In an attempt to gauge the future of food transparency, Hull-headquartered food producer Cranswick commissioned research from consumers and industry experts and released its findings in a new report.
This follows a nationwide review of the meat industry earlier this year after a number of high profile food safety breaches at processing facilities. With this in mind, and public trust in the food system waning, Cranswick has released its Radical Transparency: The rise of disruptive consumerism report.
According to the report, growing consumer demand for new levels of transparency is set to disrupt the food industry.
As demand for food provenance grows, the industry must be able to demonstrate greater accountability across the entire farm to fork supply chain, not just to future-proof business but to give added assurances on hygiene, safety, ethics and sustainability standards as transparency becomes an ever-increasing critical issue.
It predicts that in the future, shoppers will want to access real-time information on traceability issues from the convenience of their smartphone as part of this ‘open kitchen’ approach.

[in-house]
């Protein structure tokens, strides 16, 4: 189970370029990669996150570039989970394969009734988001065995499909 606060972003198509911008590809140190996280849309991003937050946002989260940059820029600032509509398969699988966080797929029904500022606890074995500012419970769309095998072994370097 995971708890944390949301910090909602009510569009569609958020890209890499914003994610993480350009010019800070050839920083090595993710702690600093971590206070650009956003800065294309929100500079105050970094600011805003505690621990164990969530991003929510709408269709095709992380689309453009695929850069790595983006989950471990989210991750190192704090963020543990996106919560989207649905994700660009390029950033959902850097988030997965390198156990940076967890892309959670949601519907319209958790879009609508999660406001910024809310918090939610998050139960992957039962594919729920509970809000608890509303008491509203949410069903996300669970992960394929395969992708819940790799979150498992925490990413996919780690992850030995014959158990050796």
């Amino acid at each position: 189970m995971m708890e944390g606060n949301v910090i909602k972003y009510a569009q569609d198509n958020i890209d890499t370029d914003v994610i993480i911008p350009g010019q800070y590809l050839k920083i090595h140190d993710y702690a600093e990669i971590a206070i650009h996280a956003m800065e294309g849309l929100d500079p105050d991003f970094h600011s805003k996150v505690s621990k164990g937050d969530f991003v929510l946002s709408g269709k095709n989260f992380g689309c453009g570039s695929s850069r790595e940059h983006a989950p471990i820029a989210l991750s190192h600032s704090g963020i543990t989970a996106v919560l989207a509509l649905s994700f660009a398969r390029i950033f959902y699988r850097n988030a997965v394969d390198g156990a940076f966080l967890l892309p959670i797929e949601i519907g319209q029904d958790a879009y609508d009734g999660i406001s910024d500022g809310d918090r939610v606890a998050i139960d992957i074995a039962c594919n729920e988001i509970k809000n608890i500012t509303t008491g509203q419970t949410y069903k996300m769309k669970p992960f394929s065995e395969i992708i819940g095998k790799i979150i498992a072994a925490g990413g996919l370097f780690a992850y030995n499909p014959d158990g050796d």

The ‘open kitchen’ analogy can also be applied to social media, which has increasingly empowered consumers to instantly question and take brands to task when their actions cause confusion.
The report has been endorsed by Professor Chris Elliott OBE, Director of the Institute for Global Food Security and faculty pro-vice chancellor at Queen’s University Belfast. In 2013, Professor Elliott led an independent review of the UK’s food system following the horsemeat scandal.
“I highly commend the company for taking such bold and dynamic steps forward in terms of the transparency agenda,” he said.
“The ultimate goal must be that our UK citizens will once more start to trust the food that they rely on. Trust that has been lost due to scandal after scandal. To me, Cranswick is doing exactly the right thing at the right time and I can only hope others will follow suit.”
Cranswick CEO Adam Couch said being able to prove the origin of where meat comes from is fast becoming a business-critical issue, and his company wants to drive this agenda forward.
“We already invest heavily in integrated supply chains to offer full traceability from farm to fork and insist on high standards pertaining to ethics and animal welfare,” he said.
“As a company we will continue to build on these commitments, but if we are to help future-proof the entire industry, we will have to work with others. To do this, we need to engage and raise awareness of the issue, which is why we have produced this report.”